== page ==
Workers Compensation Training and Certification Programs
Workers compensation professionals, including claims adjusters and examiners, monitor workers compensation claims processes. Claims adjusters examine a claim's validity and accuracy, interview claimants and human resources members, negotiate claim settlements, communicate with insurance agencies and write claim reports. Workers compensation claim adjusters typically have a bachelor's degree and state licensure.
Training Requirements and Recommendations
Workers compensation professionals can train by enrolling in undergraduate degree programs. Common majors include human resources management and business administration, though many degrees can lead to a career in workers compensation services.
Workers compensation professionals should be organized and able to oversee complex claims processes. They should be able to identify fraudulent claims activity sources. Good communication skills are needed to interview claimants and continually speak with insurance agents and human resources professionals. Senior claims adjuster positions may have supervisory responsibilities, so claims adjusters should be able to designate responsibilities to other workers when necessary.
A bachelor's degree is required by most employers. Because workers compensation professionals are employed by a variety of employers, there is no standard bachelor's degree program. For example, claims adjusters in the medical field may benefit from health care degrees, while other workers compensation professionals may be better prepared with finance or business administration degrees. Human resources management bachelor's degree programs introduce students to general workers compensation, insurance and related concepts.
Bachelor of Science in Human Resources Management
Human resources management bachelor's degree programs teach students how human resources departments operate, from finding and hiring employees to reviewing benefits and compensation packages. Students learn how businesses manage employee relations and overall productivity. Programs require four years to complete and tend to include courses in:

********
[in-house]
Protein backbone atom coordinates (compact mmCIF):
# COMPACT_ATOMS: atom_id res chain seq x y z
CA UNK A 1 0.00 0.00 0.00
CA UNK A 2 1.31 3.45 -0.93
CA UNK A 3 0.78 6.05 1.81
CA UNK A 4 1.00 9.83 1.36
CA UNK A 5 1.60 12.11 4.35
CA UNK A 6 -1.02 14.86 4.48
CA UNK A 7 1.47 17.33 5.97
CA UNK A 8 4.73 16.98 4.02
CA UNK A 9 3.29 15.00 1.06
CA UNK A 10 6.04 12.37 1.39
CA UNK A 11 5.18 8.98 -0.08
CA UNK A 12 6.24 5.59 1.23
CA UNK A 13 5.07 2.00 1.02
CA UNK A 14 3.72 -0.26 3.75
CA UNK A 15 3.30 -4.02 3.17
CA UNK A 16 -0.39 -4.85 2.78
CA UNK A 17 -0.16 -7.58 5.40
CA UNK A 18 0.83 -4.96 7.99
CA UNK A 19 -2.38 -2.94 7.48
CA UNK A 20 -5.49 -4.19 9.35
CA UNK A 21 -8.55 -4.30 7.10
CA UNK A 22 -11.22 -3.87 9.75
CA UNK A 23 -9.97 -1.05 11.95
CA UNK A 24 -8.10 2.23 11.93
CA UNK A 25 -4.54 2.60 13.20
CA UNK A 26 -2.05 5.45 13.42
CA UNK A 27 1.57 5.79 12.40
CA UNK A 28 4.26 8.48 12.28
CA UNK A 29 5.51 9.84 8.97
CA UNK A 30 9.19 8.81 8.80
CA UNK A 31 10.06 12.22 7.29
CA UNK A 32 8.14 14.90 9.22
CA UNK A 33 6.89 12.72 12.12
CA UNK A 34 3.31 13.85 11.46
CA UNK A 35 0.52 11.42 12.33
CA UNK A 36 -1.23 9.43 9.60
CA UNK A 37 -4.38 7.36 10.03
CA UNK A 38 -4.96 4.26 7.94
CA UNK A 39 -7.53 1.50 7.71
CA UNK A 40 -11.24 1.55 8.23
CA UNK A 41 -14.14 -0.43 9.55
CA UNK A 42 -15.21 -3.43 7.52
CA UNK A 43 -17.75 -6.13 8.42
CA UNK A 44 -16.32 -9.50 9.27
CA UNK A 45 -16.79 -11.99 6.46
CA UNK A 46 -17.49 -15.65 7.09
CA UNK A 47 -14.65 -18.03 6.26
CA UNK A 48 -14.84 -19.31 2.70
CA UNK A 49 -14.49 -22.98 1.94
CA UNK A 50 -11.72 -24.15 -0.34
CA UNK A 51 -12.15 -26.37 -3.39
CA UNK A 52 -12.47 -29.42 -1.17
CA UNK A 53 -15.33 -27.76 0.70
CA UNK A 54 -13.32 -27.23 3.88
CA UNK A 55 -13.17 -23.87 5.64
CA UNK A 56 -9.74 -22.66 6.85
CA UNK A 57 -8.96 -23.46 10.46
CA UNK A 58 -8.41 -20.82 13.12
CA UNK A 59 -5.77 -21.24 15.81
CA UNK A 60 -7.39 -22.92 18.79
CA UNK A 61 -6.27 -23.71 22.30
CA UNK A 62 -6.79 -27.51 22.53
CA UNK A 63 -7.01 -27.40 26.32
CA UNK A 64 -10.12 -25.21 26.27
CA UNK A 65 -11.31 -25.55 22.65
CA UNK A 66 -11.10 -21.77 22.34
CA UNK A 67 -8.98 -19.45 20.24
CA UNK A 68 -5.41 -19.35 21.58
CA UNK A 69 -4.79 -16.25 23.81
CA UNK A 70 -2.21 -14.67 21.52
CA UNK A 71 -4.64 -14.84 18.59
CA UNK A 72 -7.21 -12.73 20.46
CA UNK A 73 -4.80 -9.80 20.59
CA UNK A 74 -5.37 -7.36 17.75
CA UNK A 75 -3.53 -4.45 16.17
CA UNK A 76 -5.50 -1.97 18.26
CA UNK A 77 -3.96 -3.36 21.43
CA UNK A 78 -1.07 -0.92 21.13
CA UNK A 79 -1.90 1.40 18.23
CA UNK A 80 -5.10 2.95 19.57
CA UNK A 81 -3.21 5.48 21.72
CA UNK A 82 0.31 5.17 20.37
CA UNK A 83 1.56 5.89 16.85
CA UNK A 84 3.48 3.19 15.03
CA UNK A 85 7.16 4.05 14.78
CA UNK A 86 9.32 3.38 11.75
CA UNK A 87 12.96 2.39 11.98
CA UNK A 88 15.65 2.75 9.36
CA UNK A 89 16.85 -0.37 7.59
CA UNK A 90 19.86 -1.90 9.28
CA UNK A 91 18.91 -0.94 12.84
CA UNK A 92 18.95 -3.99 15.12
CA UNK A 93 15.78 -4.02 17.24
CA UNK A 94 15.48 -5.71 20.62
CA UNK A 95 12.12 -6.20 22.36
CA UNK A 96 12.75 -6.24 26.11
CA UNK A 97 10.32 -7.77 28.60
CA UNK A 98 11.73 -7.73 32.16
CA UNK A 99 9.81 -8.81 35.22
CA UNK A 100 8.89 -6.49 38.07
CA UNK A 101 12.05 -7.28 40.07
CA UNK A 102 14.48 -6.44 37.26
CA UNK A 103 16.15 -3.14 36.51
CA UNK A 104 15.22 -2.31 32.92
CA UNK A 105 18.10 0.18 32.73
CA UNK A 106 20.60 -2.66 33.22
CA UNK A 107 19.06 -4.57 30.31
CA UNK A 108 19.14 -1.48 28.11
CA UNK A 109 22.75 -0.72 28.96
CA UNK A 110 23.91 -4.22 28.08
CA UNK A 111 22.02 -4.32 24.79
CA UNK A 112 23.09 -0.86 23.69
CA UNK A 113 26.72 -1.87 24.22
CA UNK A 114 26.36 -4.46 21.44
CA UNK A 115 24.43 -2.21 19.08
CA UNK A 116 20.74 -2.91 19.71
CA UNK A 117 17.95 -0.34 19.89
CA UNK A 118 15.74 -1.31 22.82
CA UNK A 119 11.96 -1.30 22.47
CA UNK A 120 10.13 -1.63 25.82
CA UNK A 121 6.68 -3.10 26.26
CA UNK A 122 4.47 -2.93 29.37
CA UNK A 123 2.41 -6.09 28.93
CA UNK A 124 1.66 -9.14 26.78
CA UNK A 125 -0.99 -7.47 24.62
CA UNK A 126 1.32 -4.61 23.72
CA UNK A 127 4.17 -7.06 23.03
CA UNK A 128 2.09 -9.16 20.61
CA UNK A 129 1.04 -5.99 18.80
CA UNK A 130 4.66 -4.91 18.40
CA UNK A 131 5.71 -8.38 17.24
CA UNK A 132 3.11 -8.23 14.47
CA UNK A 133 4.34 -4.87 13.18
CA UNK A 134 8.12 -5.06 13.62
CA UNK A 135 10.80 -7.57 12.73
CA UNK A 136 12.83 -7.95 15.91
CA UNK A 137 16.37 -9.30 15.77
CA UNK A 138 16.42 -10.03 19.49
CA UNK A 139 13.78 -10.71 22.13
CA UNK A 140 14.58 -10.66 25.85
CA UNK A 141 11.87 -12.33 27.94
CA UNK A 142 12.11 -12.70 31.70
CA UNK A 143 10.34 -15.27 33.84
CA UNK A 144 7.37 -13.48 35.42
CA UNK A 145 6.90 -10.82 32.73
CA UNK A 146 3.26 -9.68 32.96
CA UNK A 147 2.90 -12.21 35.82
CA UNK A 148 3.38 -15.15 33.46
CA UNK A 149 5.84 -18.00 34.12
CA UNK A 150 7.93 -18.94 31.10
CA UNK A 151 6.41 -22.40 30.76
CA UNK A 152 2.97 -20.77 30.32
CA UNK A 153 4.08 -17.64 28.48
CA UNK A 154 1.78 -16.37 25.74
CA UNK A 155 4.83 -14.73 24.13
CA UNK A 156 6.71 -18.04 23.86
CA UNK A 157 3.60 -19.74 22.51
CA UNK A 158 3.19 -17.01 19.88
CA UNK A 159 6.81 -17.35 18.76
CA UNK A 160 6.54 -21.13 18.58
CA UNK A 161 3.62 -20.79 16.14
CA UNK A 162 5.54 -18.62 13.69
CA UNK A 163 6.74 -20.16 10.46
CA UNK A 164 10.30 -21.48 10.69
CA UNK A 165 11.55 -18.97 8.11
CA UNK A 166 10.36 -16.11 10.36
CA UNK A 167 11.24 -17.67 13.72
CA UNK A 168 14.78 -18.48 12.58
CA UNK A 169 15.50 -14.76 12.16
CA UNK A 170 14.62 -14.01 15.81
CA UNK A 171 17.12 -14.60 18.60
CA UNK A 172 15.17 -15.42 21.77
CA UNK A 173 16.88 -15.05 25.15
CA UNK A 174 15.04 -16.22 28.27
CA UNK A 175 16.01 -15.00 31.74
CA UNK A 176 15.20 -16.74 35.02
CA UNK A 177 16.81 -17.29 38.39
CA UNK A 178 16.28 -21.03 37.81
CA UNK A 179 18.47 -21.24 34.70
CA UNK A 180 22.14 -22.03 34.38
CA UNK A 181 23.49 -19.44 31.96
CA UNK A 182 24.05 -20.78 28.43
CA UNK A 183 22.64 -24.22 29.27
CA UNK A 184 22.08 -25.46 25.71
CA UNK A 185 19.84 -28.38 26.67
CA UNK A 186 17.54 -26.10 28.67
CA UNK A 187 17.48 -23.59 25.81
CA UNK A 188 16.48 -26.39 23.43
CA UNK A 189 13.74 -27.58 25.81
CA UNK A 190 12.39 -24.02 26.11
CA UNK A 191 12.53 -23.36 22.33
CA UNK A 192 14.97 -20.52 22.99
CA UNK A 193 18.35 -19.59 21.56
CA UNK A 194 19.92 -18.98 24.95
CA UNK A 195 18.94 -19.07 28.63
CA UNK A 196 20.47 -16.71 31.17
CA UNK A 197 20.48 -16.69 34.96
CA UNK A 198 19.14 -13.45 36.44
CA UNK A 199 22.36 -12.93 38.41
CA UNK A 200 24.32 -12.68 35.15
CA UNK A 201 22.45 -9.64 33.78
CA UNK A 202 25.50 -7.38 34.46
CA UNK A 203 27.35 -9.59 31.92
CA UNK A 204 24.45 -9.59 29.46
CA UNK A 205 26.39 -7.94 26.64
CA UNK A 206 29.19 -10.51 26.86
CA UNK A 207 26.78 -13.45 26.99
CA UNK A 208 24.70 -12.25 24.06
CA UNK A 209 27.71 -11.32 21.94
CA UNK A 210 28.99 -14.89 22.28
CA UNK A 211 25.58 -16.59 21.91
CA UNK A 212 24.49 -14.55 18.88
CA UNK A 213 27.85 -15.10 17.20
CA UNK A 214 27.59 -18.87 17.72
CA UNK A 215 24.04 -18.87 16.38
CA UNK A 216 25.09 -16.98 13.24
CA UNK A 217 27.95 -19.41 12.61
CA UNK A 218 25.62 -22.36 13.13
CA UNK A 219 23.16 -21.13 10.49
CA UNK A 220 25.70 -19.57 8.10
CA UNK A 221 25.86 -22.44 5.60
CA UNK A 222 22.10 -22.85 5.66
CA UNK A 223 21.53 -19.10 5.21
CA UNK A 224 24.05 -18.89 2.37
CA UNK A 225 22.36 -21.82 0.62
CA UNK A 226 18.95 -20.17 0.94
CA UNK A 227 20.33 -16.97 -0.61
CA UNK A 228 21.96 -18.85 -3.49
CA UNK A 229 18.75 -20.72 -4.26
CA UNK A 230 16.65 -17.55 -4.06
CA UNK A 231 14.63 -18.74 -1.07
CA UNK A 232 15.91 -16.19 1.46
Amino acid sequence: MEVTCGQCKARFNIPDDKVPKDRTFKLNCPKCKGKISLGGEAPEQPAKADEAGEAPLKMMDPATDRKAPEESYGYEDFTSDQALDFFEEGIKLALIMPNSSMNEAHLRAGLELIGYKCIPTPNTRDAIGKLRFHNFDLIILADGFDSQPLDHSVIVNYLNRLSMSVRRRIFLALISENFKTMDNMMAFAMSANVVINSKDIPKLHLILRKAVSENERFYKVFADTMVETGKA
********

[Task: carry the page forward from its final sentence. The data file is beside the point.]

- Organizational communication
- Foundations of human resources
- Business management and leadership
- Compensation and benefits management
- Employee recruitment and assessment
- Human resources management legal aspects
Prospects are best for workers compensation claims adjusters with 3-6 years of experience. Entry-level opportunities are available, and some employers may offer on-the-job training programs, though employees are expected to be familiar with a state's workers compensation laws prior to employment. Some claims adjustors begin their careers in other fields, and with experience, make the transition to workers compensation services.
Licenses and Certifications
Most states require workers compensation claims adjusters to be licensed. Licensure requirements vary widely by state, but most states require claims adjusters to have a combination of formal training and experience. For example, claims adjusters in California must have 120 hours of classroom instruction, though medical-only claim adjusters need just 50 hours of classroom training. Licensure is granted, in most states, by insurance or workforce development agencies.
The Insurance Education Agency (IEA) offers certification courses for workers compensation professionals. Certification is voluntary, but it may be preferred by employers. The IEA offers specialized certification programs for adjusters in California, Arizona and Nevada. These programs teach claims adjusters specific laws that are only applicable to those states. Additional workers compensation courses cover broad aspects of the industry, including workers compensation quality assurance concepts, medical terminology in claims, disability management, underwriting and marketing and coordinating workers compensation claims. Claims adjusters can enroll in self-study online or instructor-led courses.
Workshops and Seminars
Training workshops may be offered by government agencies and universities. Universities may offer workshops in conjunction with business administration, management or human resources programs. Insurance or workforce development government agencies may provide training workshops leading to state licensure. These training workshops cover legal aspects of claims adjustment, proper workers compensation practices and accurate claims assessment.
Additional Professional Development
Workers compensation professionals can find career advancement information through local or regional workers compensation associations. Most states or regions have associations that provide networking, continuing education and legal information for claims adjusters. For example, adjusters in Northern California can become members of the Association of Workers Compensation Professionals (AWCP), while those in the southern United States can seek Southern Association of Workers Compensation Administrators (SAWCA) membership.
In addition to certification courses, the IEA offers continuing education and advancement training opportunities with textbooks, guides and advanced training programs. Continuing education credits are available for disability management, workers compensation and case management professionals.
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